U.S. economy appears weaker ahead of jobs report
June 1, 2012
The U.S. economy is looking slightly weaker one day before a critical report on May job growth.
Economic growth was a little slower in the first three months of the year than first estimated, largely because governments and consumers spent less and businesses restocked their supplies more slowly.
The number of people who applied for unemployment benefits rose to a five-week high last week. And a survey of private companies showed only modest hiring gains last month.
Still, a softer job market hasn't caused Americans to scale back spending. Consumers spent more at retail stores in May than the same month last year, buying more clothes and Mother's Day gifts.
The mostly disappointing data sent stocks lower, keeping the Dow Jones Industrial Average on pace to record its first monthly loss since September. The yield on the 10-year Treasury note sank to 1.57 percent, a 66-year low.
The data showed that:
-- The U.S. economy grew at an annual rate of 1.9 percent in the first three months of the year, the Commerce Department said in its second estimate of January-March growth. That's lower than its initial estimate of 2.2 percent.
-- Weekly applications for unemployment aid rose 10,000 to a seasonally adjusted 383,000, the Labor Department said.
-- Private businesses added 133,000 jobs last month, according to a survey by payroll provider ADP. That figure disappointed most economists, who had hoped to see job growth accelerate after ADP's survey found that just 113,000 jobs were added in April.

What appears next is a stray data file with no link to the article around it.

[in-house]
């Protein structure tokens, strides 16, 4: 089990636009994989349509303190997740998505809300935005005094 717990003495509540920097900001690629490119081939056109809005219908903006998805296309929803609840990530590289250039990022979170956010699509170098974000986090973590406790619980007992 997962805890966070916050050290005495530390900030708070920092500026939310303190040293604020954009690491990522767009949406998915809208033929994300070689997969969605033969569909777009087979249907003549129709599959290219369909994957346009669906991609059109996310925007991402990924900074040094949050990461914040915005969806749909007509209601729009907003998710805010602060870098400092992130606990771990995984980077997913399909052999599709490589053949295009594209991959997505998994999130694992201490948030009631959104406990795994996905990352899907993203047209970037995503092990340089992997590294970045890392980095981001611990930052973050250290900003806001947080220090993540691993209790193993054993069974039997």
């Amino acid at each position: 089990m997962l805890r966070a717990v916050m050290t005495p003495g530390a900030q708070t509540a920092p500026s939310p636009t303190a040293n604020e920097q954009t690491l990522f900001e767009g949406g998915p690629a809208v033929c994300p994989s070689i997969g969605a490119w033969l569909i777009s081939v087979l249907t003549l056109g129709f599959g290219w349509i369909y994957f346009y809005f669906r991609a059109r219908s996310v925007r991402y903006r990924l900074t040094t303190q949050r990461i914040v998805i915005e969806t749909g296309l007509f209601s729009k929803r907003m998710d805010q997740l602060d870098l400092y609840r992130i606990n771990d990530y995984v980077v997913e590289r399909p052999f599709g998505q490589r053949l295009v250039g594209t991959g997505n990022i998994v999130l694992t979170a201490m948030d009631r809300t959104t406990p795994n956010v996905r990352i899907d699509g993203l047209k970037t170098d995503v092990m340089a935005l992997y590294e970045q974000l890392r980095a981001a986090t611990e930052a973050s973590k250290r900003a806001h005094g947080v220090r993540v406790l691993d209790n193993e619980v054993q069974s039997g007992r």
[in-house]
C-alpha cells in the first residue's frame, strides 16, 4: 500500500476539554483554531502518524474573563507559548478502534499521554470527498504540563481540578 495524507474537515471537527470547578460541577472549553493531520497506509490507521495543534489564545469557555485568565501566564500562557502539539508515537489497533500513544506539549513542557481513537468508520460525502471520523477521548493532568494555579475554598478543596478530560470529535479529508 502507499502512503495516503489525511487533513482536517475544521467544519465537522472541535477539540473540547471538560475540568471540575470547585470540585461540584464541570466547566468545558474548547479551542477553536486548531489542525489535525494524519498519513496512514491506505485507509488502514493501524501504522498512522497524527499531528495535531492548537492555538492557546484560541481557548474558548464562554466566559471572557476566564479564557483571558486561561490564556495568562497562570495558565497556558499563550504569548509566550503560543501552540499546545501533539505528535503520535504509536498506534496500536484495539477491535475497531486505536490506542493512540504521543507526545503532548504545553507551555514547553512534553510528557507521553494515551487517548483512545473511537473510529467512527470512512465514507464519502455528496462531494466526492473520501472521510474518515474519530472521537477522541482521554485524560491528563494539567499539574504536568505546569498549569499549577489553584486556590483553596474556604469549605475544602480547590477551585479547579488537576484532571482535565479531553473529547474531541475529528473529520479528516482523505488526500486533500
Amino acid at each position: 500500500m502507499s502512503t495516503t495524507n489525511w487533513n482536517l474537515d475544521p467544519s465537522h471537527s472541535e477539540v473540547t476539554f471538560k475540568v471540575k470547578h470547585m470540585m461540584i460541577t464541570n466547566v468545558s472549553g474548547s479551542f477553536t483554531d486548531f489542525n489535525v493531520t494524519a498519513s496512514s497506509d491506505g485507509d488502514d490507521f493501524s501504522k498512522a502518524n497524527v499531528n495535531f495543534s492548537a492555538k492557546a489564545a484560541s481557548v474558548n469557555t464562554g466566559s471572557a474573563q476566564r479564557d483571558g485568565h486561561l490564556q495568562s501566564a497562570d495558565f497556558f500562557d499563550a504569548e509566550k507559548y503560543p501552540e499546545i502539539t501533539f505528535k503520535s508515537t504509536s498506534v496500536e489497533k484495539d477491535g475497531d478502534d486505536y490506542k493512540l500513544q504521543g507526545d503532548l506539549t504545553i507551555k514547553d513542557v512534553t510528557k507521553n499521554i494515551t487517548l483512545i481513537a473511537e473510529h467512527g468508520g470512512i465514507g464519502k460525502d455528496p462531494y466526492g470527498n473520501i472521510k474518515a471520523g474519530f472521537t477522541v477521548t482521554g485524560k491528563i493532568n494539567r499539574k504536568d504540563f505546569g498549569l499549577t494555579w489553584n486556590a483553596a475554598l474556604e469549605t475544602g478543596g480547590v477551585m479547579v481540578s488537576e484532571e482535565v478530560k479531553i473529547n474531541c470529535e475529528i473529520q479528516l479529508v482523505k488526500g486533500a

Peter Newland, an economist at Barclays Research, said he was discouraged by the slowdown in first-quarter growth.
"This report does little to change the perception of an economy ticking along at a moderate pace but failing to break out into a full-on recovery with consistently above-potential growth," Newland said.
When the government issues its report Friday on May employment, economists expect it to say that employers added 158,000 jobs. That would be better than in the past two months but far below the winter's pace of 252,000 jobs per month. They also expect no change in the unemployment rate, which was 8.1 percent in April.
Surveys show the economy is the top issue on voters' minds. Weaker growth and only modest job gains could give momentum to Mitt Romney, the Republican presidential challenger. Romney has made President Barack Obama's handling of the economy the central theme in his campaign.